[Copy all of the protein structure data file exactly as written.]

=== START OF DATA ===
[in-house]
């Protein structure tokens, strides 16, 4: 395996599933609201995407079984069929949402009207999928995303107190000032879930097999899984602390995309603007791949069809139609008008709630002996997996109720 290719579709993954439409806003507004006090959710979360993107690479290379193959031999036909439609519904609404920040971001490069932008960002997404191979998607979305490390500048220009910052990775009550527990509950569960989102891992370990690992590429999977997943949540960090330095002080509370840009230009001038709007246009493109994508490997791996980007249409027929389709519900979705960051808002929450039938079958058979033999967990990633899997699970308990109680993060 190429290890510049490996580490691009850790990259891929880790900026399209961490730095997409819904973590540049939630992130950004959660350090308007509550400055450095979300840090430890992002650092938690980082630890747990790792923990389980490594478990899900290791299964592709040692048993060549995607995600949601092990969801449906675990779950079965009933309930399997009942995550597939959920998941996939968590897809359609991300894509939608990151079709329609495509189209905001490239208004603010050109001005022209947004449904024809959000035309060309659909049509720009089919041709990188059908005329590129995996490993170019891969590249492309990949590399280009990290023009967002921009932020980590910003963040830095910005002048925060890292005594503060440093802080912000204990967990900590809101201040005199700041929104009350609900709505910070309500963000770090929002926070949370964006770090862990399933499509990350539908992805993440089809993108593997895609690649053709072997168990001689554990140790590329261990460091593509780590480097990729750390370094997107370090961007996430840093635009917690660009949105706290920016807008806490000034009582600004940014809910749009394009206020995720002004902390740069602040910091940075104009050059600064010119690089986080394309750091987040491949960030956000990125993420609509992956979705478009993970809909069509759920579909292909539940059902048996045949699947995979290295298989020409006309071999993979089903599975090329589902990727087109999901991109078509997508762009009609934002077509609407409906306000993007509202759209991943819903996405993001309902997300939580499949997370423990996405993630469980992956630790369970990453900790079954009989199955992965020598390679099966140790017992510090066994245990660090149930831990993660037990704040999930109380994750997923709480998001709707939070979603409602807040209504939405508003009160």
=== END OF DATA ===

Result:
[in-house]
């Protein structure tokens, strides 16, 4: 395996599933609201995407079984069929949402009207999928995303107190000032879930097999899984602390995309603007791949069809139609008008709630002996997996109720 290719579709993954439409806003507004006090959710979360993107690479290379193959031999036909439609519904609404920040971001490069932008960002997404191979998607979305490390500048220009910052990775009550527990509950569960989102891992370990690992590429999977997943949540960090330095002080509370840009230009001038709007246009493109994508490997791996980007249409027929389709519900979705960051808002929450039938079958058979033999967990990633899997699970308990109680993060 190429290890510049490996580490691009850790990259891929880790900026399209961490730095997409819904973590540049939630992130950004959660350090308007509550400055450095979300840090430890992002650092938690980082630890747990790792923990389980490594478990899900290791299964592709040692048993060549995607995600949601092990969801449906675990779950079965009933309930399997009942995550597939959920998941996939968590897809359609991300894509939608990151079709329609495509189209905001490239208004603010050109001005022209947004449904024809959000035309060309659909049509720009089919041709990188059908005329590129995996490993170019891969590249492309990949590399280009990290023009967002921009932020980590910003963040830095910005002048925060890292005594503060440093802080912000204990967990900590809101201040005199700041929104009350609900709505910070309500963000770090929002926070949370964006770090862990399933499509990350539908992805993440089809993108593997895609690649053709072997168990001689554990140790590329261990460091593509780590480097990729750390370094997107370090961007996430840093635009917690660009949105706290920016807008806490000034009582600004940014809910749009394009206020995720002004902390740069602040910091940075104009050059600064010119690089986080394309750091987040491949960030956000990125993420609509992956979705478009993970809909069509759920579909292909539940059902048996045949699947995979290295298989020409006309071999993979089903599975090329589902990727087109999901991109078509997508762009009609934002077509609407409906306000993007509202759209991943819903996405993001309902997300939580499949997370423990996405993630469980992956630790369970990453900790079954009989199955992965020598390679099966140790017992510090066994245990660090149930831990993660037990704040999930109380994750997923709480998001709707939070979603409602807040209504939405508003009160």